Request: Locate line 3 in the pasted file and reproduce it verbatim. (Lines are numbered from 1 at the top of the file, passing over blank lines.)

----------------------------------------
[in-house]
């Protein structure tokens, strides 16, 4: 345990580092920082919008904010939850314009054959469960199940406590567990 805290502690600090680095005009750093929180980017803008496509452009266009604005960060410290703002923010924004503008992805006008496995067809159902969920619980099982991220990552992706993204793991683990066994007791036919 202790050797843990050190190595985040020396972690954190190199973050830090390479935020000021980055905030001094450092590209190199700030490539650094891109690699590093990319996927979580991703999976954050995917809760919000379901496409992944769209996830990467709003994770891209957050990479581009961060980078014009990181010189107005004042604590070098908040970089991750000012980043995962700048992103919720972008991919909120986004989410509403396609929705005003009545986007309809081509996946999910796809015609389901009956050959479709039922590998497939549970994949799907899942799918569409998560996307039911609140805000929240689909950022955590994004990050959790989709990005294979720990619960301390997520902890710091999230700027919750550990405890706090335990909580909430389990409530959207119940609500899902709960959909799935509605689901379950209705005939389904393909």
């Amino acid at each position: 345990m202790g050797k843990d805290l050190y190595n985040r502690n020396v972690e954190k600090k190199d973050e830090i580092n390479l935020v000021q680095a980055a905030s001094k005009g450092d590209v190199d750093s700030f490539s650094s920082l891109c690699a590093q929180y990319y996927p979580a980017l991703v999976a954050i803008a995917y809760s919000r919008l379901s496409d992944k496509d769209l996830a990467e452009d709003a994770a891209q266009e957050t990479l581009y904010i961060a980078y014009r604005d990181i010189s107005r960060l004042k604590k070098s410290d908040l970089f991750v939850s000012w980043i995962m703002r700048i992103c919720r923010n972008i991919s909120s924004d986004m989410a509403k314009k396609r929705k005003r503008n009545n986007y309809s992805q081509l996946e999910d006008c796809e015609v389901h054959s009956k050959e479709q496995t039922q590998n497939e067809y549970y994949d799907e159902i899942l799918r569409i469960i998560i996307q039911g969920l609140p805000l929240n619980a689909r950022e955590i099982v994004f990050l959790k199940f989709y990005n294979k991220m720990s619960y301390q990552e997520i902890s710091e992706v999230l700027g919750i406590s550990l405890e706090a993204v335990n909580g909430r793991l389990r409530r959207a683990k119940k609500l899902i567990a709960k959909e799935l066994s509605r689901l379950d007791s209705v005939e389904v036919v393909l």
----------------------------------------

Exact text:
């Amino acid at each position: 345990m202790g050797k843990d805290l050190y190595n985040r502690n020396v972690e954190k600090k190199d973050e830090i580092n390479l935020v000021q680095a980055a905030s001094k005009g450092d590209v190199d750093s700030f490539s650094s920082l891109c690699a590093q929180y990319y996927p979580a980017l991703v999976a954050i803008a995917y809760s919000r919008l379901s496409d992944k496509d769209l996830a990467e452009d709003a994770a891209q266009e957050t990479l581009y904010i961060a980078y014009r604005d990181i010189s107005r960060l004042k604590k070098s410290d908040l970089f991750v939850s000012w980043i995962m703002r700048i992103c919720r923010n972008i991919s909120s924004d986004m989410a509403k314009k396609r929705k005003r503008n009545n986007y309809s992805q081509l996946e999910d006008c796809e015609v389901h054959s009956k050959e479709q496995t039922q590998n497939e067809y549970y994949d799907e159902i899942l799918r569409i469960i998560i996307q039911g969920l609140p805000l929240n619980a689909r950022e955590i099982v994004f990050l959790k199940f989709y990005n294979k991220m720990s619960y301390q990552e997520i902890s710091e992706v999230l700027g919750i406590s550990l405890e706090a993204v335990n909580g909430r793991l389990r409530r959207a683990k119940k609500l899902i567990a709960k959909e799935l066994s509605r689901l379950d007791s209705v005939e389904v036919v393909l």